Woman with dementia sues city of Loveland, police officers, alleging excessive use of force in 2020 arrest
(CNN) -- A Loveland, Colorado, police officer is on administrative leave and two other officers have been reassigned to administrative duties after a federal civil rights lawsuit alleging excessive use of force was filed against the city of Loveland and the three officers.
The lawsuit, filed April 14, alleges that 73-year-old Karen Garner was forcibly arrested last June for allegedly shoplifting from a Walmart.
According to the lawsuit, Garner has dementia and suffered multiple injuries, including a broken humerus, a dislocated shoulder and a sprained wrist, after she was taken to the ground and handcuffed by an officer on June 26 as she was walking along a road.
The complaint described Garner as 5 feet tall and weighing 80 pounds. The suit claims she accidentally left the store, forgetting to pay for $14 in items.
According to both police and the lawsuit, Walmart employees stopped Garner and took the items back.
CNN obtained the police body camera footage from the office of Garner's attorney.
The video shows Loveland Police Officer Austin Hopp knocking Garner to the ground within 30 seconds after he first got on scene and attempting to detain her.
Garner repeatedly told Hopp that she was going home as he held her down on the ground alongside the road.
"After a short struggle, she is now detained," Hopp says over his radio, with Garner calling out "don't do that" from the ground.
"I told you to stop, you don't get to act this way," he tells her.
The bodycam footage shows the officer pulling Garner off the ground as he tries to get her into the police car.
"Right now you're resisting, which is not going to fly with me, and before that you tried to steal from Walmart and they caught you and took the stuff back," he tells her as he pushes her toward the police vehicle.
Witness attempted to intervene
According to the lawsuit, Garner suffers from dementia and sensory aphasia, which limited her ability to understand what was occurring.
"I'm going home," Garner continues to insist.
Another police officer arrives on scene and walks up to Garner, who is pressed against the police car.
"Quit," the second officer says, as Garner slides down to the ground and says "Ow."
Hopp searches Garner and she struggles with the officers as they try to get her in the car.
A witness attempts to intervene. "Do you have to use that much aggression?" he asks the officers.
"What are you doing, get out of here, this is not your business," Hopp tells him.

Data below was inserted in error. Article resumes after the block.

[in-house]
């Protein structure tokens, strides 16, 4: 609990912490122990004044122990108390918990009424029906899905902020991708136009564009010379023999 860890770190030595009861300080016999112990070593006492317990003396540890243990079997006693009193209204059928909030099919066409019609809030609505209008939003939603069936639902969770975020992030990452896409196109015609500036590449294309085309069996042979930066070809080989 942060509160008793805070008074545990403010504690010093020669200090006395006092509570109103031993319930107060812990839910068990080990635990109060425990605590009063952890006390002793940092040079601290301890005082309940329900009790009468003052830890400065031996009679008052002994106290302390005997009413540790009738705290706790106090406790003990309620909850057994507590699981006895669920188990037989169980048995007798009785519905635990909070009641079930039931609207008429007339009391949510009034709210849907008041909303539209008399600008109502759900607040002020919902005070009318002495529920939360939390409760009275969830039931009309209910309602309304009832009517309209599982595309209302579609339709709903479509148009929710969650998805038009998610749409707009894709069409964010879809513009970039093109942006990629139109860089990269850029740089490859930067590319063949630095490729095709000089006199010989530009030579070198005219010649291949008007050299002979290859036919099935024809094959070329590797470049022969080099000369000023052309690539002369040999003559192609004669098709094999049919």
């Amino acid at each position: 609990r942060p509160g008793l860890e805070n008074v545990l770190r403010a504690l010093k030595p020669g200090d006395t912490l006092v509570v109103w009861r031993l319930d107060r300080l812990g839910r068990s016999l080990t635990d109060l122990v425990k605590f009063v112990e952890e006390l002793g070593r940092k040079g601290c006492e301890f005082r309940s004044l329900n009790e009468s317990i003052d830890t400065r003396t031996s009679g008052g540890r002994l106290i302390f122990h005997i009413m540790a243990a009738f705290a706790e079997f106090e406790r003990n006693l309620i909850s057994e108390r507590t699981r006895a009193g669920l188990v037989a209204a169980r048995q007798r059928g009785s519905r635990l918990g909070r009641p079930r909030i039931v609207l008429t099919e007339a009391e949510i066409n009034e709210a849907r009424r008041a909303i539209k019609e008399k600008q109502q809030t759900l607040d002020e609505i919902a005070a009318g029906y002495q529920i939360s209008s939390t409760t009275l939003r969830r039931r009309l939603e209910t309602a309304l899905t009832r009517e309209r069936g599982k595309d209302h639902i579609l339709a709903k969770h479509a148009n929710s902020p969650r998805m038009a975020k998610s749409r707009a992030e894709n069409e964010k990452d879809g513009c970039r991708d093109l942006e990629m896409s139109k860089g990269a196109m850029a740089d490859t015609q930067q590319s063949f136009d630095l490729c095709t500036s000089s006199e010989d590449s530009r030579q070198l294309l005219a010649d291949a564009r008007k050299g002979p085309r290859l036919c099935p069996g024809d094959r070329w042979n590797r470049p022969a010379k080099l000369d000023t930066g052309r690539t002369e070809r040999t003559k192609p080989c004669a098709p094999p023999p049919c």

The witness asks Hopp for his sergeant's name and tells the officer he saw him "throw the little kid."
"She's not a little kid," Hopp says, adding, "I have to use force to safely detain her, that's what this is. This isn't just some random act of aggression."
"Before you go to a snap judgment, you've got to get all of the facts," he tells the witness.
Several minutes later, a Loveland police sergeant arrives on scene and speaks to both officers.
"A little bloody, a little muddy, that's how it works," the female officer says.
"Is the blood on her?" the sergeant asks.
"Yeah, that's her blood," Hopp replies.
District attorney's office will review incident
The bodycam video also shows the officers processing Garner at the police station where she repeatedly tells them she was going to pay for the items.
The 8th Judicial District Attorney's Office of Colorado said a previous administration dismissed Garner's case and "no investigation regarding any improper use of force has been presented to our office."
The district attorney's office said it will review the incident and consider if an independent criminal investigation is needed.
The Loveland Police Department said in a statement that it first learned of the incident via an edited bodycam video posted to its Facebook page on April 14.
"LPD takes very seriously the allegations concerning the arrest of resident Karen Garner, and shares with the community the concerns about video images that became public on Wednesday," the police statement said.
CNN has contacted the Loveland Police Officers Association for comment. It's not clear if Hopp has an attorney and attempts to reach the officer were unsuccessful.
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